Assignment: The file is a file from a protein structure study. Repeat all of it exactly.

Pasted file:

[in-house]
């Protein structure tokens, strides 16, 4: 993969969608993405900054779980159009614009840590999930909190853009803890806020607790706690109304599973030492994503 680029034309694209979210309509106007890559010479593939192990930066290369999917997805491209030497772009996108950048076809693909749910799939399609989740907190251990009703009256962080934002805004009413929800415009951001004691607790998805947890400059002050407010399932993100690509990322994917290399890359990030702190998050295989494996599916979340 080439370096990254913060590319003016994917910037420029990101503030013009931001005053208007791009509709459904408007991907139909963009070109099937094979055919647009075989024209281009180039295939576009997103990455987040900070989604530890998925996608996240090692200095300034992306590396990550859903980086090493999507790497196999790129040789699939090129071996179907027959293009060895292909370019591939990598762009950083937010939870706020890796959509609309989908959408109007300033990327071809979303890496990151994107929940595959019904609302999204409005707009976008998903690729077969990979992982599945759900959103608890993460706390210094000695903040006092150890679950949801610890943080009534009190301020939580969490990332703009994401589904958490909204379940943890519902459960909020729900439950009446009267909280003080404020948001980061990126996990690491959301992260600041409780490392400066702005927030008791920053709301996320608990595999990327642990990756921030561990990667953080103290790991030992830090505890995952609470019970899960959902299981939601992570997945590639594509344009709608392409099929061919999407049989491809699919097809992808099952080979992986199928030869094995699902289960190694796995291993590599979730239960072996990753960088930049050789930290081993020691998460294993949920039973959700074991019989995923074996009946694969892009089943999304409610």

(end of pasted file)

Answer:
[in-house]
């Protein structure tokens, strides 16, 4: 993969969608993405900054779980159009614009840590999930909190853009803890806020607790706690109304599973030492994503 680029034309694209979210309509106007890559010479593939192990930066290369999917997805491209030497772009996108950048076809693909749910799939399609989740907190251990009703009256962080934002805004009413929800415009951001004691607790998805947890400059002050407010399932993100690509990322994917290399890359990030702190998050295989494996599916979340 080439370096990254913060590319003016994917910037420029990101503030013009931001005053208007791009509709459904408007991907139909963009070109099937094979055919647009075989024209281009180039295939576009997103990455987040900070989604530890998925996608996240090692200095300034992306590396990550859903980086090493999507790497196999790129040789699939090129071996179907027959293009060895292909370019591939990598762009950083937010939870706020890796959509609309989908959408109007300033990327071809979303890496990151994107929940595959019904609302999204409005707009976008998903690729077969990979992982599945759900959103608890993460706390210094000695903040006092150890679950949801610890943080009534009190301020939580969490990332703009994401589904958490909204379940943890519902459960909020729900439950009446009267909280003080404020948001980061990126996990690491959301992260600041409780490392400066702005927030008791920053709301996320608990595999990327642990990756921030561990990667953080103290790991030992830090505890995952609470019970899960959902299981939601992570997945590639594509344009709608392409099929061919999407049989491809699919097809992808099952080979992986199928030869094995699902289960190694796995291993590599979730239960072996990753960088930049050789930290081993020691998460294993949920039973959700074991019989995923074996009946694969892009089943999304409610």